by Pixeleen Mistral on 26/09/11 at 12:38 am
At AOL's DailyFinance site, Dawn Kawamoto reports that Linden Lab is working on a 2D game platform that seems almost completely unrelated to Second Life as we know it - except for a crowd-sourced approach to content creation.
Citing sources familiar with the plans, Kawamoto tells us
the new gaming platform (which some inside Linden Lab refer to as 2D) has already received the green light, and efforts are under way to develop the first version. The new product is being designed as a mobile gaming platform that would allow users to create or generate games on Apple's (AAPL) iPad or other iOS devices. More specifically, this browser-based design aims to allow users to create text adventure games, a type of genre that incorporates puzzle solving and exploration into a storyline
I can only hope Rod Humble is not totally bedazzled by the siren call of the iOS hordes and will spare a bit of time to address the issues of his current customers before giving in to his iPad ambitions.
Later in the article, Gartner analyst Brian Blau is quoted as saying "if Linden Lab gets into the user-generated games business -- turning Second Life players into game makers -- it would set the company apart" - something Blau has never seen before. Strangely enough, I think I have been watching Second Life players make games since I joined in 2005. Perhaps Gartner analysts don't get out much.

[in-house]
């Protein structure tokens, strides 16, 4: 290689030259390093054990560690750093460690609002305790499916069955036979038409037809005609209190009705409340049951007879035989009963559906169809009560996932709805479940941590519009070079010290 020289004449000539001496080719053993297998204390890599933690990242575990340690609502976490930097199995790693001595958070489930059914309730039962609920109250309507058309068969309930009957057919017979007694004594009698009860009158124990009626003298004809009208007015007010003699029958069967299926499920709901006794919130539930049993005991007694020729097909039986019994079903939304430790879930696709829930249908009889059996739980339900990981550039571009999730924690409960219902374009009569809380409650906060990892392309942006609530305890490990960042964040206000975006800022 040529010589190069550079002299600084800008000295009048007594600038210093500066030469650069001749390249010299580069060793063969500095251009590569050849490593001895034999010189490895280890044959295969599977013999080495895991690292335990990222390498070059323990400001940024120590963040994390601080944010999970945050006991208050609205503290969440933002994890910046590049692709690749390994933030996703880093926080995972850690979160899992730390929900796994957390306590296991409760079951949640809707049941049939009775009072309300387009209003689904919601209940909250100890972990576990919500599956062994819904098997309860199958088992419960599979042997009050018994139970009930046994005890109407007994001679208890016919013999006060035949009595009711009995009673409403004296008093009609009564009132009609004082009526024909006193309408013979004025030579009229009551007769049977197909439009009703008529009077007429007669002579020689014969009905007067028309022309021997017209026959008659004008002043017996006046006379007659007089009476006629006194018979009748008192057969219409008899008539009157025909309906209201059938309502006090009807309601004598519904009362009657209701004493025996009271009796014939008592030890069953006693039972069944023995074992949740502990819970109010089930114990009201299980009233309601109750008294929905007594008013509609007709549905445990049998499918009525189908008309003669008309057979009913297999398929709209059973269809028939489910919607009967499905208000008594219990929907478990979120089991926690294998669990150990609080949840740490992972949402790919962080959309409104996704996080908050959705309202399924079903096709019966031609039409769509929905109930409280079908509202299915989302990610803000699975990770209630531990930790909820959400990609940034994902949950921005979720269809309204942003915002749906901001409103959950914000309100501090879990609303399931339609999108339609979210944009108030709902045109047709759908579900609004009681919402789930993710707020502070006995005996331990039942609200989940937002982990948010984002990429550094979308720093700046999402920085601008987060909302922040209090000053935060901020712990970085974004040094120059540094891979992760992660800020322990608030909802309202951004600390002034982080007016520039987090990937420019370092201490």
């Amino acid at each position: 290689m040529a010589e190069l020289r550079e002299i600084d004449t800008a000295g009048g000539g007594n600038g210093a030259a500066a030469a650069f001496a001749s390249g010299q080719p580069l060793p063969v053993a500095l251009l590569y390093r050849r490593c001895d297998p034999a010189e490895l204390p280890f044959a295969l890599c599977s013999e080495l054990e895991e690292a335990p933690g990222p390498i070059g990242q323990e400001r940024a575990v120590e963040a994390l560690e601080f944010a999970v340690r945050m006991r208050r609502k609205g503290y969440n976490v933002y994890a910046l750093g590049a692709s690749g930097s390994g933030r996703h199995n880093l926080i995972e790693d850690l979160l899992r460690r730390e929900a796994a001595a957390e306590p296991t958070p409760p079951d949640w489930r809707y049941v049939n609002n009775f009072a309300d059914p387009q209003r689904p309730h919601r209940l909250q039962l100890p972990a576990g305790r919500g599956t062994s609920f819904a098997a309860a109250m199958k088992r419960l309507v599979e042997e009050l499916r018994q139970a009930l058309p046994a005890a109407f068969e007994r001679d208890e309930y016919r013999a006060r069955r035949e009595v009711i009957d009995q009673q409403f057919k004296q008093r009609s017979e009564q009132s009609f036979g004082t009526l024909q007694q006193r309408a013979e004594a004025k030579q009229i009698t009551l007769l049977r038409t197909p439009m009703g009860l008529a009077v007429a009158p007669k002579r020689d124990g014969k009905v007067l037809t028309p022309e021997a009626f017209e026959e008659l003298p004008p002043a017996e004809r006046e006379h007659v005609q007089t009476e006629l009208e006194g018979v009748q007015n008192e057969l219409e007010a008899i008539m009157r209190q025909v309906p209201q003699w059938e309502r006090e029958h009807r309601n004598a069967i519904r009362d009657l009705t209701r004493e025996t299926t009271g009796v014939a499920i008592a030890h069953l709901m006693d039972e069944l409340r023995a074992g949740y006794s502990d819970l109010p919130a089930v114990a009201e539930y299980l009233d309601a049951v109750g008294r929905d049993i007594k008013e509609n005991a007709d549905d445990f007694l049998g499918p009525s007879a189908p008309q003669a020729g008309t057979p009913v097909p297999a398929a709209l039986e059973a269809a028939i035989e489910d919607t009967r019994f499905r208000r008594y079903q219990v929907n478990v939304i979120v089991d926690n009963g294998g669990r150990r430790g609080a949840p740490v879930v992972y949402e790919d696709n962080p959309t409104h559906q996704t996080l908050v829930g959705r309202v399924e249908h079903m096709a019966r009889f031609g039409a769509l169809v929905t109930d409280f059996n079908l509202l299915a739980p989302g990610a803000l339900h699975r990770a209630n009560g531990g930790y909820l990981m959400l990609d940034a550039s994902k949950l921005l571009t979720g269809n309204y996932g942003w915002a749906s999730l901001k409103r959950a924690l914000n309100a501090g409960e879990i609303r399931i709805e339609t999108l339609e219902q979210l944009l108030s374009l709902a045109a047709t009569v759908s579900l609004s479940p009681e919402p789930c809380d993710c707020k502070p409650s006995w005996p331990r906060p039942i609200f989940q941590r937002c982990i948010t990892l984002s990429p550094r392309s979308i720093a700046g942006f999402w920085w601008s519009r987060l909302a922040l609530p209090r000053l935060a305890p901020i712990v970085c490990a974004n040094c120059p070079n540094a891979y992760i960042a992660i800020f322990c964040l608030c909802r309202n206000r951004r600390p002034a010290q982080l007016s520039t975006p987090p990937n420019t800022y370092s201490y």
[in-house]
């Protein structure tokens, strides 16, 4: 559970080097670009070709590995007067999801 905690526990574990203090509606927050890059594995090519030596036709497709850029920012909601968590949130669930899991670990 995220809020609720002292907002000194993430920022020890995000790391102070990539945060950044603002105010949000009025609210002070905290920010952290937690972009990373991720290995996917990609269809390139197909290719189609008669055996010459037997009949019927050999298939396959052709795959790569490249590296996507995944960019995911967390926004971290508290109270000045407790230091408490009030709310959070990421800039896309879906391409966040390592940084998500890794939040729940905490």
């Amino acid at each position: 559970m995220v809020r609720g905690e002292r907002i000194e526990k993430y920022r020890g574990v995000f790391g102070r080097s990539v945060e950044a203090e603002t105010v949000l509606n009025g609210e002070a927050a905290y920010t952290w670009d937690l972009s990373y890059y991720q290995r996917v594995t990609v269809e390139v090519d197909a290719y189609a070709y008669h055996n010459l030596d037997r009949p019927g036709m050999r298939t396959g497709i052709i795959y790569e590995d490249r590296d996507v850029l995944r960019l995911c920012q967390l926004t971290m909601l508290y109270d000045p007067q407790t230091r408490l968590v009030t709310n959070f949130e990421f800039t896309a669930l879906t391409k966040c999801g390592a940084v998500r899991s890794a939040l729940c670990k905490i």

But how will this translate into revenue for the Lab?
Will it really be possible for Linden Lab to tax players' iPad games in light of the Lab's reputation for arbitrary action against the creator class? The Lab's less than stellar reputation for in-world governance may hurt them, and this points to the Lab's fundamental problem.
According to one of Ms. Kawamoto sources, "the company has seen a decline in the number of hobbyists and small businesses willing to pay a monthly subscription fee to rent server space to host their virtual world on the site" and Lewis Ward of IDC states, "the popularity of Second Life has been leveling off".
Has the Second Life 3D cyber paradise been reduced to a cash cow being milked to fund development of a line of 2D text games for phones and tablets? This might explain the curiously detached attitude Linden Lab exhibits toward its current customers - and does align with comments Rod Humble made at the SLCC conference this August where he spoke of a new product and plans for a press tour this fall before he fled the conference a few minutes after his keynote address.
Going forward, look for a series of carefully orchestrated "leaks" to the mainstream media followed by a round of Rod Humble press events designed to hype the Lab's new venture and the possibility that this will lead to a rising tide of disenchantment among the Second Life players if the Lab is unwilling or unable to address both technical and political problems in the current
cash cow platform.